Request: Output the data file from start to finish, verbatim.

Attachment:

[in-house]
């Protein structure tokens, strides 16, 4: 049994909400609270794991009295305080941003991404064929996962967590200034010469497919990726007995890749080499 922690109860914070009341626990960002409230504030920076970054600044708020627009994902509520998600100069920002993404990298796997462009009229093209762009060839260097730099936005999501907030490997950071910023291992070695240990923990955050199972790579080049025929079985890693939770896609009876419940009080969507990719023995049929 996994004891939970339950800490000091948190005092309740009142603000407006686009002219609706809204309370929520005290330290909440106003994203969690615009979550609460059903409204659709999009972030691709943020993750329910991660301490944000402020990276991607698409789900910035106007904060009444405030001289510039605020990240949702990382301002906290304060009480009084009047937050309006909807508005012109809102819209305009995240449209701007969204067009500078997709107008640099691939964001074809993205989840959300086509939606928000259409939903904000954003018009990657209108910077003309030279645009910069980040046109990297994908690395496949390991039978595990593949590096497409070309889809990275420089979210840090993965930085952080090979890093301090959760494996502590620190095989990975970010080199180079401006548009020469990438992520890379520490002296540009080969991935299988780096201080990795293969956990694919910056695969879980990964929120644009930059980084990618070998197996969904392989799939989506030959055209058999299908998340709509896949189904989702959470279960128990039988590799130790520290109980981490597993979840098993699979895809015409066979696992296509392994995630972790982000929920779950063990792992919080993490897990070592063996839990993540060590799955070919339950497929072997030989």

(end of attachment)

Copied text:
[in-house]
């Protein structure tokens, strides 16, 4: 049994909400609270794991009295305080941003991404064929996962967590200034010469497919990726007995890749080499 922690109860914070009341626990960002409230504030920076970054600044708020627009994902509520998600100069920002993404990298796997462009009229093209762009060839260097730099936005999501907030490997950071910023291992070695240990923990955050199972790579080049025929079985890693939770896609009876419940009080969507990719023995049929 996994004891939970339950800490000091948190005092309740009142603000407006686009002219609706809204309370929520005290330290909440106003994203969690615009979550609460059903409204659709999009972030691709943020993750329910991660301490944000402020990276991607698409789900910035106007904060009444405030001289510039605020990240949702990382301002906290304060009480009084009047937050309006909807508005012109809102819209305009995240449209701007969204067009500078997709107008640099691939964001074809993205989840959300086509939606928000259409939903904000954003018009990657209108910077003309030279645009910069980040046109990297994908690395496949390991039978595990593949590096497409070309889809990275420089979210840090993965930085952080090979890093301090959760494996502590620190095989990975970010080199180079401006548009020469990438992520890379520490002296540009080969991935299988780096201080990795293969956990694919910056695969879980990964929120644009930059980084990618070998197996969904392989799939989506030959055209058999299908998340709509896949189904989702959470279960128990039988590799130790520290109980981490597993979840098993699979895809015409066979696992296509392994995630972790982000929920779950063990792992919080993490897990070592063996839990993540060590799955070919339950497929072997030989």